Quantcast Middle Ordinate and External Distance

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Middle Ordinate and External Distance

Two commonly used formulas for the middle ordinate (M) and the external distance (E) are as follows:

DEFLECTION ANGLES AND CHORDS

From the preceding discussions, one may think that laying out a curve is simply a matter of locating the center of a circle, where two known or computed radii intersect, and then swinging the arc of the circular curve with a tape. For some applications, that can be done; for example, when you are laying out the intersection and curbs of a private road or driveway with a residential street. In this case, the length of the radii you are working with is short. However, what if you are laying out a road with a 1,000- or 12,000- or even a 40,000-foot radius? Obviously, it would be impracticable to swing such radii with a tape. In usual practice, the stakeout of a long-radius curve involves a combination of turning deflection angles and measuring the length of chords (C, Cl, or CZ as appropriate). A transit is set up at the PC, a sight is taken along the tangent, and each point is located by turning deflection angles and measuring the chord distance between stations. This procedure is illustrated in figure 11-9. In this figure, you see a portion of a curve that starts at the PC and runs through points (stations) A, B, and C. To establish the location of point A on this curve, you should set up your instrument at the PC, turn the required deflection angle (all/2), and then measure the required chord distance from PC to point A. Then, to establish point B, you turn deflection angle D/2 and measure the required chord distance from A to B. Point C is located similarly.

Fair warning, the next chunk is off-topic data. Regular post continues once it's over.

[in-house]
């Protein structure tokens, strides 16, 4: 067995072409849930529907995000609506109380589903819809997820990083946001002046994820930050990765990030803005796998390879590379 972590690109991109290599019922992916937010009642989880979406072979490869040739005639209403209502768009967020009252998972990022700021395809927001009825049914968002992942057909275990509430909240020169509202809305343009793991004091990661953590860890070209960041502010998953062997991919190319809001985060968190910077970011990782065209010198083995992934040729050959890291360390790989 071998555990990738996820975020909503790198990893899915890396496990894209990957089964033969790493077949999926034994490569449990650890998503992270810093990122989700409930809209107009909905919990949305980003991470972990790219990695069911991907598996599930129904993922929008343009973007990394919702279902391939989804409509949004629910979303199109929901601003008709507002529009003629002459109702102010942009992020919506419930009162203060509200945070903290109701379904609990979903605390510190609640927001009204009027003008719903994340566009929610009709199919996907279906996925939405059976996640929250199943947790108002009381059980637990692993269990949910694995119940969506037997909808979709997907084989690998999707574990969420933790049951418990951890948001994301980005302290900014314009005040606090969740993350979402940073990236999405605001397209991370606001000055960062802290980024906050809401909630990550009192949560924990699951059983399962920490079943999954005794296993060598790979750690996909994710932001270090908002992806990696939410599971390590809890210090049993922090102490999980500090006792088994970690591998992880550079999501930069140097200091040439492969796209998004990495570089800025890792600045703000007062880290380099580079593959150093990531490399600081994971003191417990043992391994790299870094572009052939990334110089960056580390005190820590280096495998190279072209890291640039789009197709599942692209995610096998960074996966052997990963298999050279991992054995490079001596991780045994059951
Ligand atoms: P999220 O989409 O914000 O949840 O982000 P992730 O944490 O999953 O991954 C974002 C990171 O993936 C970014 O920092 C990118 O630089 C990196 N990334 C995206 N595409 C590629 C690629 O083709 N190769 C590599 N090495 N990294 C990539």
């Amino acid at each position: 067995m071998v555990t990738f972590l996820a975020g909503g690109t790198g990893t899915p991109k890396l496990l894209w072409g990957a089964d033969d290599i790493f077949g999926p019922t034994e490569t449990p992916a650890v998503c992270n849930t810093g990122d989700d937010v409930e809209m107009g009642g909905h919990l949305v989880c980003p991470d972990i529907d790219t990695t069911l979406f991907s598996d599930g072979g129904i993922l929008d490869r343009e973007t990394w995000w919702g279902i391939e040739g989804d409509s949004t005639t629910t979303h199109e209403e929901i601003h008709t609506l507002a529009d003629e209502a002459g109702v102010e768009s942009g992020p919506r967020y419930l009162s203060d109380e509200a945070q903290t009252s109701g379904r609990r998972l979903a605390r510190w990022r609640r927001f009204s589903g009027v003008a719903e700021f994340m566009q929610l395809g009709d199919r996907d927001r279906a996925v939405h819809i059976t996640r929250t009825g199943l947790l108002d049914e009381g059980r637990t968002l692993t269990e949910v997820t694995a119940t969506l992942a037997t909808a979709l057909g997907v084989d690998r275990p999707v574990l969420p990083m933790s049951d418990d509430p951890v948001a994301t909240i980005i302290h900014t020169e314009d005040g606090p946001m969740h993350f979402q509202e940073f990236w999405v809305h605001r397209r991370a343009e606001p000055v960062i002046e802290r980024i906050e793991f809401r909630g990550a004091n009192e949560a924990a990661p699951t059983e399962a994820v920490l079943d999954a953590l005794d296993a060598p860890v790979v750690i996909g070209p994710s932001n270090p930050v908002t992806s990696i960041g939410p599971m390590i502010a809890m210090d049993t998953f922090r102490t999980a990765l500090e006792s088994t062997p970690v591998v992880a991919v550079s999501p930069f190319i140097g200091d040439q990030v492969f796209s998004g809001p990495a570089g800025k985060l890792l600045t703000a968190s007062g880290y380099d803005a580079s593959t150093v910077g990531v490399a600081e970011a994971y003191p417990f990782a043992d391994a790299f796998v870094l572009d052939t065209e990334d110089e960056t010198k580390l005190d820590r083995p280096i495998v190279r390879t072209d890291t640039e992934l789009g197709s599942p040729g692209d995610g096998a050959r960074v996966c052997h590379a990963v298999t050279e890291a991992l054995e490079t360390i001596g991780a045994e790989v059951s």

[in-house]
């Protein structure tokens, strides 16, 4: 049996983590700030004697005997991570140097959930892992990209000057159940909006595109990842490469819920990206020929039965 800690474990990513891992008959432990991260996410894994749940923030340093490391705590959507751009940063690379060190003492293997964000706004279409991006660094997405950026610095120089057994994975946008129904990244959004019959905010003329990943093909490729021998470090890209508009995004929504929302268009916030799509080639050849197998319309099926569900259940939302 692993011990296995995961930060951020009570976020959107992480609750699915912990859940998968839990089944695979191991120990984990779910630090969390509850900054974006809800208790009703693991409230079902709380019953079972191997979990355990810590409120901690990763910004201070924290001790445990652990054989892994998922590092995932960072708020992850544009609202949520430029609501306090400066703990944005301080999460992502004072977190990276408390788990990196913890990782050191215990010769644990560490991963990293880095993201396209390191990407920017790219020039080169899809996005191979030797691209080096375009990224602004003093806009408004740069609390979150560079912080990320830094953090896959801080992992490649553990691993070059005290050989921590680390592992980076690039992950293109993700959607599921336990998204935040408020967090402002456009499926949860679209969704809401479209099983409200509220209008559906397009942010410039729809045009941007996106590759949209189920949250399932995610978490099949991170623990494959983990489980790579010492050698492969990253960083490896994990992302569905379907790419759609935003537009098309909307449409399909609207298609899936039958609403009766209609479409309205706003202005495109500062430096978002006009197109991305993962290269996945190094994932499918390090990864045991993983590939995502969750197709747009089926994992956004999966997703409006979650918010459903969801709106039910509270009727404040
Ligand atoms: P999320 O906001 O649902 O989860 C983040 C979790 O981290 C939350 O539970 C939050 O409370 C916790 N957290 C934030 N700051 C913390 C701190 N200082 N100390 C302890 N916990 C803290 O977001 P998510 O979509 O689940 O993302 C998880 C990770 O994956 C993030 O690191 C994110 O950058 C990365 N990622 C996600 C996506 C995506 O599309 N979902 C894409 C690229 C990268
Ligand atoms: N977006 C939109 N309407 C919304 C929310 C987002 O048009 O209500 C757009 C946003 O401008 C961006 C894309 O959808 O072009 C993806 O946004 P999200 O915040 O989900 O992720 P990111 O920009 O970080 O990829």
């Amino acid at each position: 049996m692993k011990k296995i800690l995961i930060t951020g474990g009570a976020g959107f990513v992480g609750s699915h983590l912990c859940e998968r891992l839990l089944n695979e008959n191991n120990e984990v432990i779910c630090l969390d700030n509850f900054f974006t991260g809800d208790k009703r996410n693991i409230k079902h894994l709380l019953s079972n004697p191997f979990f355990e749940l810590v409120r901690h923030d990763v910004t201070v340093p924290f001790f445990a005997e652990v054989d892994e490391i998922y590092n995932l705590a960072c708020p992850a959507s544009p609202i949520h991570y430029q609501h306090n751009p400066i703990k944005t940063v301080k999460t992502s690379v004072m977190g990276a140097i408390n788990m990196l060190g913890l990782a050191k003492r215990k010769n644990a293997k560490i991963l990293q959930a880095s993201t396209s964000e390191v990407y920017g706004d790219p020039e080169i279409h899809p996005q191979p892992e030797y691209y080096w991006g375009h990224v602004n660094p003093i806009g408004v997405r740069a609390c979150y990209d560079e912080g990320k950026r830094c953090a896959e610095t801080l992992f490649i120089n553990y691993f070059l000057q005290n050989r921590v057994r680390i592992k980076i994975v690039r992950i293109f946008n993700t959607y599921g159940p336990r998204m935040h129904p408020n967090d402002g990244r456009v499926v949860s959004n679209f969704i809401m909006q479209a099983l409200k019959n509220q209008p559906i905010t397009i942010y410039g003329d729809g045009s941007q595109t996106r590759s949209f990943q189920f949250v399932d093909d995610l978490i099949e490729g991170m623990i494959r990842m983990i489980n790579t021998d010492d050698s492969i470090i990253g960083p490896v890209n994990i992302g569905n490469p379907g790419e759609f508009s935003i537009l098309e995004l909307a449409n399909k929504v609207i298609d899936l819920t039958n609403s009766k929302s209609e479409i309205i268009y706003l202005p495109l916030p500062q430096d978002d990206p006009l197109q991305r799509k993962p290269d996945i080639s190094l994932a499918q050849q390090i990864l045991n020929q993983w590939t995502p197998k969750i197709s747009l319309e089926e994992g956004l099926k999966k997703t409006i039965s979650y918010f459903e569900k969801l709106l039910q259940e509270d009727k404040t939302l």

As you are aware, the actual distance along an arc is greater than the length of a corresponding chord; therefore, when using the arc definition, either a correction is applied for the difference between arc

Figure 11-9.-Deflection angles and chords.

length and chord length, or shorter chords are used to make the error resulting from the difference negligible. In the latter case, the following chord lengths are commonly used for the degrees of curve shown:

100 feet—0 to 3 degrees of curve

50 feet—3 to 8 degrees of curve

25 feet—8 to 16 degrees of curve

10 feet-over 16 degrees of curve

The above chord lengths are the maximum distances in which the discrepancy between the arc length and chord length will fall within the allowable error for taping. The allowable error is 0.02 foot per 100 feet on most construction surveys; however, based on terrain conditions or other factors, the design or project engineer may determine that chord lengths other than those recommended above should be used for curve stakeout.

The following formulas relate to deflection angles: (To simplify the formulas and further discussions of deflection angles, the deflection angle is designated simply as d rather than d/2.)

Where:

d = Deflection angle (expressed in degrees)

C = Chord length

D = Degree of curve

d = 0.3 CD

Where:

d = Deflection angle (expressed in minutes)

C = Chord length

D = Degree of curve

Where:

d = Deflection angle (expressed in degrees)

C = Chord length

R = Radius.

Figure 11-1O.—Laying out a simple curve.



 


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